Review: ‘Walking Out’

Walking Out poster

Walking Out | Alex Smith and Andrew J. Smith | October 6th, 2017

Lately, films about surviving the elements have had star-studded casts (The Mountain Between Us), and have usually been vehicles for Oscar nominations or huge praise (The Revenant). Walking Out takes an entirely different approach. It’s a quiet film that has more in common with Into the Wild than anything else. Matt Bomer stars as Cal, a ranch owner living in Montana. When his son David (Josh Wiggins) comes to visit, Cal decides to take him on a hunting trip. Cal and his father Clyde (played in flashbacks by Bill Pullman) bonded over hunting, and Cal hopes that he can do the same with his estranged son.

Walking Out still - campfire

During their hunt, Cal is seriously injured in a bear attack, and it’s now up to David to save them both. Walking Out has a fairly straightforward plot, but the actors and the cinematography go a long way with making this film memorable. The entire film has only a few actors in it, and Bomer gives possibly the best performance of his career as Cal. His son David is also played wonderfully by Josh Wiggins. Both of them have a natural chemistry where it was easy to believe that they were father and son. It’s implied that it’s been a year or years since the two of them have seen each other. It makes for better drama later on, when David and Cal begin to open up to one another.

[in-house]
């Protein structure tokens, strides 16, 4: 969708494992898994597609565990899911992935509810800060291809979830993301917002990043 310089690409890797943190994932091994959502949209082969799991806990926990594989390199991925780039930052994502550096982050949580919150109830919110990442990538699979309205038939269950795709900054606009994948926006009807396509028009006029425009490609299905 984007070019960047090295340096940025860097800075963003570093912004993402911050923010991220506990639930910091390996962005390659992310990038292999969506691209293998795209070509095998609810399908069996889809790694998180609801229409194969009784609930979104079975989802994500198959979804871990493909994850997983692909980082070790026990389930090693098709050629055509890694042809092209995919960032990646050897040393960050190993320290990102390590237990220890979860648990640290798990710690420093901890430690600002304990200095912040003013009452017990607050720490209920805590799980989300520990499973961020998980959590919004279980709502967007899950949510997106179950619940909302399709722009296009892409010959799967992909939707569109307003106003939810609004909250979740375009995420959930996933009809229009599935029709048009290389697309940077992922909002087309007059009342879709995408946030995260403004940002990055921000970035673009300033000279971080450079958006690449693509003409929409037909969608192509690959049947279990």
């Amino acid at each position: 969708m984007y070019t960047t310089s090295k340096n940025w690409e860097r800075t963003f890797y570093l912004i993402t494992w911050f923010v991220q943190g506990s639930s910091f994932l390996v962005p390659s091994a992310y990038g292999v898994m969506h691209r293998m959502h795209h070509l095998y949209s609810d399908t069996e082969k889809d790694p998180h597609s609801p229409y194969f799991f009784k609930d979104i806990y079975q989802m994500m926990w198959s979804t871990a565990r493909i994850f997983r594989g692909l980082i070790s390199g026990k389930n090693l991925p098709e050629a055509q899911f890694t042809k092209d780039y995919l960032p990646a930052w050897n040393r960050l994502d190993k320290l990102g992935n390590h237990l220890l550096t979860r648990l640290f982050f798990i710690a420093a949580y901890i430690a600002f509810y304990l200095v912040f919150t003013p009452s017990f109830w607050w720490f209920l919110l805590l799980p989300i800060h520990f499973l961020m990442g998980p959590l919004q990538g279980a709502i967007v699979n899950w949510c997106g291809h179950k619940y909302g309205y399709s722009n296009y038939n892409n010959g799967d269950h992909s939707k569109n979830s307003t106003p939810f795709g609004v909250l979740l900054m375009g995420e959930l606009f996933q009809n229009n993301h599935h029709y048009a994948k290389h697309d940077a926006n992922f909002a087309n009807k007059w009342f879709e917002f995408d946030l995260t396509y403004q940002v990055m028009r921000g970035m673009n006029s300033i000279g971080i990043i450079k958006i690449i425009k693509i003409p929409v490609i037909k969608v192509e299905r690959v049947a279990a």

Cal puts on his tough cowboy hat early on in the film, which makes David feel unwelcome. Once Cal’s life rests in David’s hands, the two of them start to talk through their issues, and Cal begins to open up about his own past. Bomer and Pullman’s flashback scenes are a highlight here. Pullman teaches his son about the art and respect that should go into hunting. Cal tries to pass along this respect and knowledge to David, which turns out pretty useful for the situation they find themselves in.

Walking Out still - hunting

Walking Out is otherwise a quiet film. There are many gorgeous shots of the Montana mountains and terrain that rival anything in The RevenantIt’s a small film about the bond that forms when a father and son are put into a terrible situation. It’s not for everyone, and some might even find it slow or boring. I thought it was a moving and ultimately harrowing experience. It genuinely captures the fear of being stranded and lost in the wilderness alone. I went into this expecting a story about two people overcoming a bear attack. What I got was a story about two people attempting to just overcome the elements.

The musical score and cinematography are quite beautiful here, and the performances are all fairly great. Walking Out would have benefited from having just a few more scenes of characterization or bonding between father and son. It’s also unclear as to why David’s parents split up in the first place, not that it really matters all that much. This movie is about David and Cal’s struggle, but it could have been better with some extra padding. The story goes in a direction you might not expect at first, but it adds to the high tension of the film.

Walking Out still - rescue

Overall, Walking Out is an enjoyable yet stressful experience with an ending that will hit you hard.

Rating: 7.0/10